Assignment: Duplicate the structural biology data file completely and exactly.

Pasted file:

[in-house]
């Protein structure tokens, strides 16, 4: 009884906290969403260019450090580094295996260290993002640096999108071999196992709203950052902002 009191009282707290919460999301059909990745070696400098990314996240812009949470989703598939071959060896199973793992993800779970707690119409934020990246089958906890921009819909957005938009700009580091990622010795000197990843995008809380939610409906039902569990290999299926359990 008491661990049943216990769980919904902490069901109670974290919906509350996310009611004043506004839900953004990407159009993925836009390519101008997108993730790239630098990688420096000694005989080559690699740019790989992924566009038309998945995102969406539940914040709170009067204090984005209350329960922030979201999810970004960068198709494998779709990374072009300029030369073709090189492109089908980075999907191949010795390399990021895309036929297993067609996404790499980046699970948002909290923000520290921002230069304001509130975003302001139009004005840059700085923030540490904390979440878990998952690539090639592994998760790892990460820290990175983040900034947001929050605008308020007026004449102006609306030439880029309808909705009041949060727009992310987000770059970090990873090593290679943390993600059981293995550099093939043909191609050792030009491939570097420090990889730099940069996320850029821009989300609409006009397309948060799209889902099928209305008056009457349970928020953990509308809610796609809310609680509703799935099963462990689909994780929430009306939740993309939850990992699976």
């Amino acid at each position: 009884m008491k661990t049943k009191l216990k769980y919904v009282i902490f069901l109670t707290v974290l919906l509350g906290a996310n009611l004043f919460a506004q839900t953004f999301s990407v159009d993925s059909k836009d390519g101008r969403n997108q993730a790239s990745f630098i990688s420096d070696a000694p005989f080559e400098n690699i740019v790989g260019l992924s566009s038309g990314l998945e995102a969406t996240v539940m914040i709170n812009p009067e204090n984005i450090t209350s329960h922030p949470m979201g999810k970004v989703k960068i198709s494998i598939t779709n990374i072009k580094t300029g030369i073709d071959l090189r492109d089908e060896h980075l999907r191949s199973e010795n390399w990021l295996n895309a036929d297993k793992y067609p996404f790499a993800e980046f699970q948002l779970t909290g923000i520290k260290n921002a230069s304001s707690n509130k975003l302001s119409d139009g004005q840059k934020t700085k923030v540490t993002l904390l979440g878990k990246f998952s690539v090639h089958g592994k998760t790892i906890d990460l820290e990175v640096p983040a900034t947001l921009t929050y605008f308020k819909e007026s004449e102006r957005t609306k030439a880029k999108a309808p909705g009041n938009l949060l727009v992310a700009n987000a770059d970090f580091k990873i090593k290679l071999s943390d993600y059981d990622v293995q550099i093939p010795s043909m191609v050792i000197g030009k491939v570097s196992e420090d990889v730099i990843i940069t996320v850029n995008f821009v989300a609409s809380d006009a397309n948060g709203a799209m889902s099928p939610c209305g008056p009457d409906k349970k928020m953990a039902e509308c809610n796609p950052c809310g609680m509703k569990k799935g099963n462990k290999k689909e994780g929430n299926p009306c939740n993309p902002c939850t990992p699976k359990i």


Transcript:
[in-house]
């Protein structure tokens, strides 16, 4: 009884906290969403260019450090580094295996260290993002640096999108071999196992709203950052902002 009191009282707290919460999301059909990745070696400098990314996240812009949470989703598939071959060896199973793992993800779970707690119409934020990246089958906890921009819909957005938009700009580091990622010795000197990843995008809380939610409906039902569990290999299926359990 008491661990049943216990769980919904902490069901109670974290919906509350996310009611004043506004839900953004990407159009993925836009390519101008997108993730790239630098990688420096000694005989080559690699740019790989992924566009038309998945995102969406539940914040709170009067204090984005209350329960922030979201999810970004960068198709494998779709990374072009300029030369073709090189492109089908980075999907191949010795390399990021895309036929297993067609996404790499980046699970948002909290923000520290921002230069304001509130975003302001139009004005840059700085923030540490904390979440878990998952690539090639592994998760790892990460820290990175983040900034947001929050605008308020007026004449102006609306030439880029309808909705009041949060727009992310987000770059970090990873090593290679943390993600059981293995550099093939043909191609050792030009491939570097420090990889730099940069996320850029821009989300609409006009397309948060799209889902099928209305008056009457349970928020953990509308809610796609809310609680509703799935099963462990689909994780929430009306939740993309939850990992699976």
């Amino acid at each position: 009884m008491k661990t049943k009191l216990k769980y919904v009282i902490f069901l109670t707290v974290l919906l509350g906290a996310n009611l004043f919460a506004q839900t953004f999301s990407v159009d993925s059909k836009d390519g101008r969403n997108q993730a790239s990745f630098i990688s420096d070696a000694p005989f080559e400098n690699i740019v790989g260019l992924s566009s038309g990314l998945e995102a969406t996240v539940m914040i709170n812009p009067e204090n984005i450090t209350s329960h922030p949470m979201g999810k970004v989703k960068i198709s494998i598939t779709n990374i072009k580094t300029g030369i073709d071959l090189r492109d089908e060896h980075l999907r191949s199973e010795n390399w990021l295996n895309a036929d297993k793992y067609p996404f790499a993800e980046f699970q948002l779970t909290g923000i520290k260290n921002a230069s304001s707690n509130k975003l302001s119409d139009g004005q840059k934020t700085k923030v540490t993002l904390l979440g878990k990246f998952s690539v090639h089958g592994k998760t790892i906890d990460l820290e990175v640096p983040a900034t947001l921009t929050y605008f308020k819909e007026s004449e102006r957005t609306k030439a880029k999108a309808p909705g009041n938009l949060l727009v992310a700009n987000a770059d970090f580091k990873i090593k290679l071999s943390d993600y059981d990622v293995q550099i093939p010795s043909m191609v050792i000197g030009k491939v570097s196992e420090d990889v730099i990843i940069t996320v850029n995008f821009v989300a609409s809380d006009a397309n948060g709203a799209m889902s099928p939610c209305g008056p009457d409906k349970k928020m953990a039902e509308c809610n796609p950052c809310g609680m509703k569990k799935g099963n462990k290999k689909e994780g929430n299926p009306c939740n993309p902002c939850t990992p699976k359990i």